Dealing with storage and clutter are concerns in most of our lives. Dealing with too many clothes, collections, books, and mementos from a life well lived is the dividing line between the Minimalists, and the rest of us. Yet, while clean, well-ordered space is not only good for the psyche (i.e. I know where to find my stuff so I’m not stressed out!), but it also helps make a small space feel bigger. As such, finding a place to put that new pair of jeans, or that new tech gadget, is a great thing.
Are your books overflowing? Mine are!
For me, the problem is books. I have lots of them. Lots! Books are stacked in bookcases, under night stands and on coffee tables. And still, I have design books that are in boxes and stacked on the floor. It’s my (or Sean’s) cross to bear. Considering that Sean and I have lived in our loft for over 2 years, we both agreed that it is time to take advantage of an awkward corner of our loft – otherwise unusable space – and have some book cases made (or find something ready-made, as Sean keeps telling me). The goal is to rid our lives of boxes and piles of books in 2015! Towards that end, I have been spending a bit of time lately exploring different bookshelves options, which range from architectural solutions for sculptural furniture. Here are some of my favorites.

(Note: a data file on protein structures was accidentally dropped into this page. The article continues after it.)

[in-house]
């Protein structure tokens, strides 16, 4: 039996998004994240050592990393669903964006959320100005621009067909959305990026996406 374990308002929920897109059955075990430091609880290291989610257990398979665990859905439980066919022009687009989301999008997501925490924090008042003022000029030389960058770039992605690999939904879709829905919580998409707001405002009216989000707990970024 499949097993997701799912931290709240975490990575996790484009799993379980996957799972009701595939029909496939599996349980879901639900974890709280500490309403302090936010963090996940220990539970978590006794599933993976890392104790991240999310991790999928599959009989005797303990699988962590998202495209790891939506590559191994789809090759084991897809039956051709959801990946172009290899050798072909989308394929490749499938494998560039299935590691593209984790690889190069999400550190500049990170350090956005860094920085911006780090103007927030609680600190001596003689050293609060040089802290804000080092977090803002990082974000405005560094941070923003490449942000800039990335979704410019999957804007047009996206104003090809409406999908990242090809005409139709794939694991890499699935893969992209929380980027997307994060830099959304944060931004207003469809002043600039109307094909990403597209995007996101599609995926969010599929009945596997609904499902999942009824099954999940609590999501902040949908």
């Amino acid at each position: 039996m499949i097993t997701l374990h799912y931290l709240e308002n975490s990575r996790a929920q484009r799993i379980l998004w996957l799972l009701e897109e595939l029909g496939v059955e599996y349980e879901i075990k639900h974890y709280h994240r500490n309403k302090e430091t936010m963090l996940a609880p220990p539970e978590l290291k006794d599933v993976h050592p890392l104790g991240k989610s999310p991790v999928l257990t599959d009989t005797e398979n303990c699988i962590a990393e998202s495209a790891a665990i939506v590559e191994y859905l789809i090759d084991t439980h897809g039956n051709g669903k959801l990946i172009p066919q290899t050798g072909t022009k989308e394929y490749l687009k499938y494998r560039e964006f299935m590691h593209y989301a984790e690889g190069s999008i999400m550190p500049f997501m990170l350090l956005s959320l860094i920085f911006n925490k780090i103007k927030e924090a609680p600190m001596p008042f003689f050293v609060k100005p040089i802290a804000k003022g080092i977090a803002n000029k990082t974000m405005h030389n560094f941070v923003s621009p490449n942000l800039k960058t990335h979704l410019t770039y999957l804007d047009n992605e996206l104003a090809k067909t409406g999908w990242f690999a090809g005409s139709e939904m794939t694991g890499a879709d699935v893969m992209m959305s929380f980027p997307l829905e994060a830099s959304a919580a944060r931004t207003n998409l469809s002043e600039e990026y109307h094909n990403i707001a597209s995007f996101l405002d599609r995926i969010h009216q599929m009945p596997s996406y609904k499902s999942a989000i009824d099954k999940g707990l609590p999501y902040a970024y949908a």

Integrate book cases into the architecture. Pivoting shelves can transform a room from living room to study, from open to closed. With the right set up, you could incorporate a television, to transform a living room into a family room with one twirl. Cool idea.
Display art books like art, or magazines.
Asymmetrical tower by Baxter.
Books as sculpture.
Another sculptural bookcase by Cassina
I’m in love with most designs from Piero Lissoni…a master! The Codex bookcase taps into the “Mondrian” theme floating in the design zeitgeist.
Another stick-crafted design from Living Divani.
When you can’t live with straight lines, try the Primo Quarto bookcase. Maybe not practical, but sensual.
B&B Italia keeps things classy! Simple, clean and modern. Use it as a room divider.
Etagere by Martin Szekely. View books like an architect.
Integrating book shelves into the architecture make rooms appear larger.
Bibliotheque “Charlotte” by Ronan and Erwan Bouroullec is both modular and colorful.
“et cetera” provide both open shelving and compartments.
Another version of the same theme, by MDF Italia
Compartmentalization and exhibitionism must be a part of our culture. Use this piece as a room divider.
A classic Jean-Michel Frank design.
And finally, a reminder to go “architectural” whenever possible. When done right, your home will feel large and more harmonious.
David Bjørngaard, March 2015